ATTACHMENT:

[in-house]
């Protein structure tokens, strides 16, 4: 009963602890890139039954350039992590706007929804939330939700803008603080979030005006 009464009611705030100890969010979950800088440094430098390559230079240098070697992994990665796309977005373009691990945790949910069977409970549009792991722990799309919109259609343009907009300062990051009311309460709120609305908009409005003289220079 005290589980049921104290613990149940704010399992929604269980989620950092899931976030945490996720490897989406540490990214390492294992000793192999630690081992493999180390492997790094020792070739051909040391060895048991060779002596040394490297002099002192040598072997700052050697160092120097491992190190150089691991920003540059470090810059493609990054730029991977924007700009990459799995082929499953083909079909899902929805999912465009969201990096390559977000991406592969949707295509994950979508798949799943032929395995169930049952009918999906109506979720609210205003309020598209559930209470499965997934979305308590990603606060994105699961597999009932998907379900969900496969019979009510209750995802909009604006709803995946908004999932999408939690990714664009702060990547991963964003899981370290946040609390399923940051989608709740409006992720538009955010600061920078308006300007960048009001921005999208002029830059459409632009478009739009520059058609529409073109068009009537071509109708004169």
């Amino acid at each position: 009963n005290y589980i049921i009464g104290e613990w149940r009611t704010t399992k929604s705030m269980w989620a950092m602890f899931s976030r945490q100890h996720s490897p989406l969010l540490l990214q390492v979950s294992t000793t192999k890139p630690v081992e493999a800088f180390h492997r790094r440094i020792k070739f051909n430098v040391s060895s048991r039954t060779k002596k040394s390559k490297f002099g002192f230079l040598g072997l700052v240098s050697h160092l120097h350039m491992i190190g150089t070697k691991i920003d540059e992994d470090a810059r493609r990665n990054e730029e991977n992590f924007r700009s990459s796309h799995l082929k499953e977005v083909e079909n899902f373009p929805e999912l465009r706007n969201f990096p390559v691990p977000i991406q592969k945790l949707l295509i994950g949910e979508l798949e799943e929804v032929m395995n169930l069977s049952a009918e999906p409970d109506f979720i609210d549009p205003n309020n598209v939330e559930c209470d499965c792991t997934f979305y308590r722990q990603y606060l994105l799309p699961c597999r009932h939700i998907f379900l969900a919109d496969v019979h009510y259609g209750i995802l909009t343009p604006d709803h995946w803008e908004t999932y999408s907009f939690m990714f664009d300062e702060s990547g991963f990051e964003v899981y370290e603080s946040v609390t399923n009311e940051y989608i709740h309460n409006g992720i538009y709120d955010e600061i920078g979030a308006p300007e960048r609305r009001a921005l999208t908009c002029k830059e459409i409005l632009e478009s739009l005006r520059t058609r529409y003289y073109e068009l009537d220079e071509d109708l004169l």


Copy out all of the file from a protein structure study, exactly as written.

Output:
[in-house]
């Protein structure tokens, strides 16, 4: 009963602890890139039954350039992590706007929804939330939700803008603080979030005006 009464009611705030100890969010979950800088440094430098390559230079240098070697992994990665796309977005373009691990945790949910069977409970549009792991722990799309919109259609343009907009300062990051009311309460709120609305908009409005003289220079 005290589980049921104290613990149940704010399992929604269980989620950092899931976030945490996720490897989406540490990214390492294992000793192999630690081992493999180390492997790094020792070739051909040391060895048991060779002596040394490297002099002192040598072997700052050697160092120097491992190190150089691991920003540059470090810059493609990054730029991977924007700009990459799995082929499953083909079909899902929805999912465009969201990096390559977000991406592969949707295509994950979508798949799943032929395995169930049952009918999906109506979720609210205003309020598209559930209470499965997934979305308590990603606060994105699961597999009932998907379900969900496969019979009510209750995802909009604006709803995946908004999932999408939690990714664009702060990547991963964003899981370290946040609390399923940051989608709740409006992720538009955010600061920078308006300007960048009001921005999208002029830059459409632009478009739009520059058609529409073109068009009537071509109708004169």
């Amino acid at each position: 009963n005290y589980i049921i009464g104290e613990w149940r009611t704010t399992k929604s705030m269980w989620a950092m602890f899931s976030r945490q100890h996720s490897p989406l969010l540490l990214q390492v979950s294992t000793t192999k890139p630690v081992e493999a800088f180390h492997r790094r440094i020792k070739f051909n430098v040391s060895s048991r039954t060779k002596k040394s390559k490297f002099g002192f230079l040598g072997l700052v240098s050697h160092l120097h350039m491992i190190g150089t070697k691991i920003d540059e992994d470090a810059r493609r990665n990054e730029e991977n992590f924007r700009s990459s796309h799995l082929k499953e977005v083909e079909n899902f373009p929805e999912l465009r706007n969201f990096p390559v691990p977000i991406q592969k945790l949707l295509i994950g949910e979508l798949e799943e929804v032929m395995n169930l069977s049952a009918e999906p409970d109506f979720i609210d549009p205003n309020n598209v939330e559930c209470d499965c792991t997934f979305y308590r722990q990603y606060l994105l799309p699961c597999r009932h939700i998907f379900l969900a919109d496969v019979h009510y259609g209750i995802l909009t343009p604006d709803h995946w803008e908004t999932y999408s907009f939690m990714f664009d300062e702060s990547g991963f990051e964003v899981y370290e603080s946040v609390t399923n009311e940051y989608i709740h309460n409006g992720i538009y709120d955010e600061i920078g979030a308006p300007e960048r609305r009001a921005l999208t908009c002029k830059e459409i409005l632009e478009s739009l005006r520059t058609r529409y003289y073109e068009l009537d220079e071509d109708l004169l």